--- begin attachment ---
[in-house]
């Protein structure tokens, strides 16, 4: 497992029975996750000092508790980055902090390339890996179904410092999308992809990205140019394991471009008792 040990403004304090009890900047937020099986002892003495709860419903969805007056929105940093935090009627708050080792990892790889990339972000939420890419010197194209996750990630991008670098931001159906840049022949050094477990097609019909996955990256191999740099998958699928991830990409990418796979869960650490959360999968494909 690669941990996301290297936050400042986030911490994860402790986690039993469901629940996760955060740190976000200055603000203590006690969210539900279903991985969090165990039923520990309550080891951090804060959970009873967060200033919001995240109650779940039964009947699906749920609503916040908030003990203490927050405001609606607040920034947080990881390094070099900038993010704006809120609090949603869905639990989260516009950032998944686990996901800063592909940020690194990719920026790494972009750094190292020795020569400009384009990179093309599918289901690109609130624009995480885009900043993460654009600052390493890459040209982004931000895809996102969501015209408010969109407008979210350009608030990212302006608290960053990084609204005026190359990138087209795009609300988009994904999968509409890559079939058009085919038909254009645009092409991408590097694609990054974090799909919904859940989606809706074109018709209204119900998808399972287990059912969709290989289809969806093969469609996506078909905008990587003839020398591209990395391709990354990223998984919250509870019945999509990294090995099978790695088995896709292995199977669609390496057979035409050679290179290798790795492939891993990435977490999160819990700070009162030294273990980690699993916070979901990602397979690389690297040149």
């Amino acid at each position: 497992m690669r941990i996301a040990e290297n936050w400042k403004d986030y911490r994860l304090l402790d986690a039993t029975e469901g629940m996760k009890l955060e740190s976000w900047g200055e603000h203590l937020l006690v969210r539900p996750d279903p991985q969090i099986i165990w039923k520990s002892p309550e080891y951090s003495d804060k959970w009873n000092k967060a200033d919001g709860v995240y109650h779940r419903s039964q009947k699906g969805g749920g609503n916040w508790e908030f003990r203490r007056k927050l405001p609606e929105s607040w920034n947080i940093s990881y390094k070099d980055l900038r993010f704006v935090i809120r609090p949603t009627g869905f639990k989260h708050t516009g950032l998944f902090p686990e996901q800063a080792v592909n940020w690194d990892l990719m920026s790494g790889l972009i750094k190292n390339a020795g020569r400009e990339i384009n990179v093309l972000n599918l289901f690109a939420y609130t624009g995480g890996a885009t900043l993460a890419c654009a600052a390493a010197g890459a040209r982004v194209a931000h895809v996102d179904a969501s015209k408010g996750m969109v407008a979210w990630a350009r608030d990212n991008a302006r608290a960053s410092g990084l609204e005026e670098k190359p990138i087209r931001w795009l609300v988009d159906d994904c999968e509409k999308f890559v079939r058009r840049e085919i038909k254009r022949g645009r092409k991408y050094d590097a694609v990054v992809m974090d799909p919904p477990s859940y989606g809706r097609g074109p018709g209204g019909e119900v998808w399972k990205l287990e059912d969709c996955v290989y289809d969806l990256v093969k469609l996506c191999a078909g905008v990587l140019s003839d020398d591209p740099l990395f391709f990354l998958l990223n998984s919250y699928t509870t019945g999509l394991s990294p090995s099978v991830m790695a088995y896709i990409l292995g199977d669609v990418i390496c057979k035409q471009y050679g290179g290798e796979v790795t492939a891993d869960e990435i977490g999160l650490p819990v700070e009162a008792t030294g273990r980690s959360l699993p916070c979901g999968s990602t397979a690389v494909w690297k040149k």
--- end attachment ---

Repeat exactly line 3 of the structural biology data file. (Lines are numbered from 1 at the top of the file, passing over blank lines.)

């Amino acid at each position: 497992m690669r941990i996301a040990e290297n936050w400042k403004d986030y911490r994860l304090l402790d986690a039993t029975e469901g629940m996760k009890l955060e740190s976000w900047g200055e603000h203590l937020l006690v969210r539900p996750d279903p991985q969090i099986i165990w039923k520990s002892p309550e080891y951090s003495d804060k959970w009873n000092k967060a200033d919001g709860v995240y109650h779940r419903s039964q009947k699906g969805g749920g609503n916040w508790e908030f003990r203490r007056k927050l405001p609606e929105s607040w920034n947080i940093s990881y390094k070099d980055l900038r993010f704006v935090i809120r609090p949603t009627g869905f639990k989260h708050t516009g950032l998944f902090p686990e996901q800063a080792v592909n940020w690194d990892l990719m920026s790494g790889l972009i750094k190292n390339a020795g020569r400009e990339i384009n990179v093309l972000n599918l289901f690109a939420y609130t624009g995480g890996a885009t900043l993460a890419c654009a600052a390493a010197g890459a040209r982004v194209a931000h895809v996102d179904a969501s015209k408010g996750m969109v407008a979210w990630a350009r608030d990212n991008a302006r608290a960053s410092g990084l609204e005026e670098k190359p990138i087209r931001w795009l609300v988009d159906d994904c999968e509409k999308f890559v079939r058009r840049e085919i038909k254009r022949g645009r092409k991408y050094d590097a694609v990054v992809m974090d799909p919904p477990s859940y989606g809706r097609g074109p018709g209204g019909e119900v998808w399972k990205l287990e059912d969709c996955v290989y289809d969806l990256v093969k469609l996506c191999a078909g905008v990587l140019s003839d020398d591209p740099l990395f391709f990354l998958l990223n998984s919250y699928t509870t019945g999509l394991s990294p090995s099978v991830m790695a088995y896709i990409l292995g199977d669609v990418i390496c057979k035409q471009y050679g290179g290798e796979v790795t492939a891993d869960e990435i977490g999160l650490p819990v700070e009162a008792t030294g273990r980690s959360l699993p916070c979901g999968s990602t397979a690389v494909w690297k040149k």